Sarah Fielding entry: Overview screen.
Writing and Life
Works By
Sarah Fielding, best known as a mid-eighteenth-century novelist, tried a range of other genres as well: history, criticism, a play, a translation, and a landmark children's book which is both a work of pedagogy and commonly billed as the first school story for girls. Her reputation is gradually emerging from the shadow of her brother Henry's and enabling recognition of her status as a woman of letters, and her pivotal position in the history of the novel.
8 November 1710 SF was born at East Stour in Dorset. Bibliographic Citation link.
22 February 1742 Henry Fielding's novel Joseph Andrews was published: its inset tale of Leonora and Horatio was probably written by SF. Bibliographic Citation link.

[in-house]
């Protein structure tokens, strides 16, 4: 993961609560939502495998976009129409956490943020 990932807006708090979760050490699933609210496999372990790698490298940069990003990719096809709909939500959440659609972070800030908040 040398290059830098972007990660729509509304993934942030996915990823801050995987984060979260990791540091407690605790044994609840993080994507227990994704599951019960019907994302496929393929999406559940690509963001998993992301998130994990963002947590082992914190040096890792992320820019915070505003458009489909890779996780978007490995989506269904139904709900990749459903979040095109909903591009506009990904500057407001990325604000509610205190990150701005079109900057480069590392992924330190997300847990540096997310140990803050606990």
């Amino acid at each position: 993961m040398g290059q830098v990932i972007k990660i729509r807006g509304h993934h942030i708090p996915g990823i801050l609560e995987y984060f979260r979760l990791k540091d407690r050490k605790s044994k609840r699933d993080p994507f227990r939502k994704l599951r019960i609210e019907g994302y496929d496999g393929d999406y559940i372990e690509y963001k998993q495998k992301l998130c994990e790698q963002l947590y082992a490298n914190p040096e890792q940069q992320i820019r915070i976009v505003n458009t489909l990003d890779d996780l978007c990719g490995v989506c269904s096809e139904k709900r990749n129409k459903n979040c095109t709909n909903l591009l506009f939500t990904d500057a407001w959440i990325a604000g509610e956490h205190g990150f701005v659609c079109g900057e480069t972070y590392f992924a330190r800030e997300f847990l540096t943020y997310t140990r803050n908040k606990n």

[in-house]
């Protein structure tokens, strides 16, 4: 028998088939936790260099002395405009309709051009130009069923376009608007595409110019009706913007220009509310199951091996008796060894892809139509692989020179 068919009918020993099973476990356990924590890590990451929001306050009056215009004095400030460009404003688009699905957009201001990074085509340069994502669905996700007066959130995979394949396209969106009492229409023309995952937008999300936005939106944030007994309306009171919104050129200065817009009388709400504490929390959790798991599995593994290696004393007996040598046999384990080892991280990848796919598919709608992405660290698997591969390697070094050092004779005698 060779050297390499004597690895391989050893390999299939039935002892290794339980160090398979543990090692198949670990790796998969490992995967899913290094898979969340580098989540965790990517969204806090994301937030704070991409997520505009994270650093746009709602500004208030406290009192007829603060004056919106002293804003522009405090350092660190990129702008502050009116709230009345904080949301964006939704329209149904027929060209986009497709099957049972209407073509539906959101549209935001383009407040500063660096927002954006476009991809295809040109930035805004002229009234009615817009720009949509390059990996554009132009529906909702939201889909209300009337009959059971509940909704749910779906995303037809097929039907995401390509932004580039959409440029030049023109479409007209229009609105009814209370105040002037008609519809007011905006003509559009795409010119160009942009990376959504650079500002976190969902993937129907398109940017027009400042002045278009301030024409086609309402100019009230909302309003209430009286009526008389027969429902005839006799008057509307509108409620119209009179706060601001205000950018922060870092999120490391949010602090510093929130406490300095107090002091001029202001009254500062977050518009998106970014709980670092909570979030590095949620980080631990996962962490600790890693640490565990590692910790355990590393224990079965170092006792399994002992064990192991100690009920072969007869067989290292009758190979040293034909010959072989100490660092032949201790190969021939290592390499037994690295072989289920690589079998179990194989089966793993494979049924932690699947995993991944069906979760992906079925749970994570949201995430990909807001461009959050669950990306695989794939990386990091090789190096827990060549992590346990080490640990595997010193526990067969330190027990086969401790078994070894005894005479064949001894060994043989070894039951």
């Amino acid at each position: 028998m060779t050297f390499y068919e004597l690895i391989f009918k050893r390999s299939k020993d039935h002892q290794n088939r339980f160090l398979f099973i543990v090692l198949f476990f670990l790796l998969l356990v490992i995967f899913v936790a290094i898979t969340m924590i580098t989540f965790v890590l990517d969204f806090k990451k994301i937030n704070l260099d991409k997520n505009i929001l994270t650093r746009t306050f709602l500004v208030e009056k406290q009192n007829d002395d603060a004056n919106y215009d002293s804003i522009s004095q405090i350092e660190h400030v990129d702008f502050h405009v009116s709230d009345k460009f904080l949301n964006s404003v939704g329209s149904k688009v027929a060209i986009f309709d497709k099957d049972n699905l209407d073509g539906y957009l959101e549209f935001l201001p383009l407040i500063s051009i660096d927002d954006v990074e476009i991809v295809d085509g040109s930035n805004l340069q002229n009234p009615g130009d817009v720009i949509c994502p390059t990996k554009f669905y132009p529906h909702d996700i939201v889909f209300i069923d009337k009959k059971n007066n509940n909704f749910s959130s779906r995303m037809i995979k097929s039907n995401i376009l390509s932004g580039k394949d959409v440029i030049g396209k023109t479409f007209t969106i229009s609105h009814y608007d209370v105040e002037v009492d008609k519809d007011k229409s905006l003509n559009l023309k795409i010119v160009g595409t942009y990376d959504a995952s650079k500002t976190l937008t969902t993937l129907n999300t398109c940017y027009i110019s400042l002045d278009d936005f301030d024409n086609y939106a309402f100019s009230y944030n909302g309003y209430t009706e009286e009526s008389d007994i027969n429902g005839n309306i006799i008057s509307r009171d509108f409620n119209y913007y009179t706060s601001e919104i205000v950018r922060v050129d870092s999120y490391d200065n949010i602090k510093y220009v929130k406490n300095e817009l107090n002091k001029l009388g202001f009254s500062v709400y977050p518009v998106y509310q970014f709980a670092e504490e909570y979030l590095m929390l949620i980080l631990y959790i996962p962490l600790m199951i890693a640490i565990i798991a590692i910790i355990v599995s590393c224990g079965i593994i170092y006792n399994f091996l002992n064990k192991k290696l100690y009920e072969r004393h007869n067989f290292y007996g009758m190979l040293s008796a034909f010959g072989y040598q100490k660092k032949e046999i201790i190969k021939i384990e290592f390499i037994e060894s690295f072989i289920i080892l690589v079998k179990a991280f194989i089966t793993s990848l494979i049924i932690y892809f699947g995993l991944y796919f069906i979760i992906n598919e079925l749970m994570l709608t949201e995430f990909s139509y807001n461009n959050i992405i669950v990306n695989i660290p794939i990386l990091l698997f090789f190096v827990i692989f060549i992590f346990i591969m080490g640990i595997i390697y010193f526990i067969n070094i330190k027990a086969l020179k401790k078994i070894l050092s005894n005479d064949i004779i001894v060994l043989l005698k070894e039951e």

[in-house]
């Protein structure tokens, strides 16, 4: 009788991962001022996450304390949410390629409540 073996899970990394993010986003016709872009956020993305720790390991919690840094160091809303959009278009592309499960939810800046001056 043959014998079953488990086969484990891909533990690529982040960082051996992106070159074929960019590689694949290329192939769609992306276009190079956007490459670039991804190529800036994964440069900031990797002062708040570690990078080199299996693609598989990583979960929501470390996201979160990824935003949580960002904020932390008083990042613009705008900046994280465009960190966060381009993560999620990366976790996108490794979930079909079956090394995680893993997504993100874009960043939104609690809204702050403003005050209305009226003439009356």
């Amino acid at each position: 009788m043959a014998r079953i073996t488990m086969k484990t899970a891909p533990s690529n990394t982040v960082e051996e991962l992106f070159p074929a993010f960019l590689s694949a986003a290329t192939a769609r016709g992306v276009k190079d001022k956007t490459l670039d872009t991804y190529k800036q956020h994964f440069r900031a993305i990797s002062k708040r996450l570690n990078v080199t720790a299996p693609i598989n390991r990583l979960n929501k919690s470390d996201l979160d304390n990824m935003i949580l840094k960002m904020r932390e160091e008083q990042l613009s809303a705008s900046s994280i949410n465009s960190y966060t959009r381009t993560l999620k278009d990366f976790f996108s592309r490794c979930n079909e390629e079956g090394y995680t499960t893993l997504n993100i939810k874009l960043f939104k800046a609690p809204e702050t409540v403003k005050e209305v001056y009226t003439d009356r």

1 May 1744 SF published her first, anonymous novel, The Adventures of David Simple, In Search of a Real Friend, in three volumes. Bibliographic Citation link.
13 July 1744 A second edition of SF's David Simple replaced the first, with revisions and an enthusiastic preface by her brother Henry. Bibliographic Citation link.
2 January 1749 SF published The Governess; or, The Little Female Academy, sometimes cited as the earliest full-length book written for children. Bibliographic Citation link.
27 January 1762 SF published by subscription her last book, a translation of Xenophon's Memoirs of Socrates, With the Defence of Socrates. Bibliographic Citation link.
9 April 1768 SF died near Bath, aged only fifty-seven. Bibliographic Citation link.
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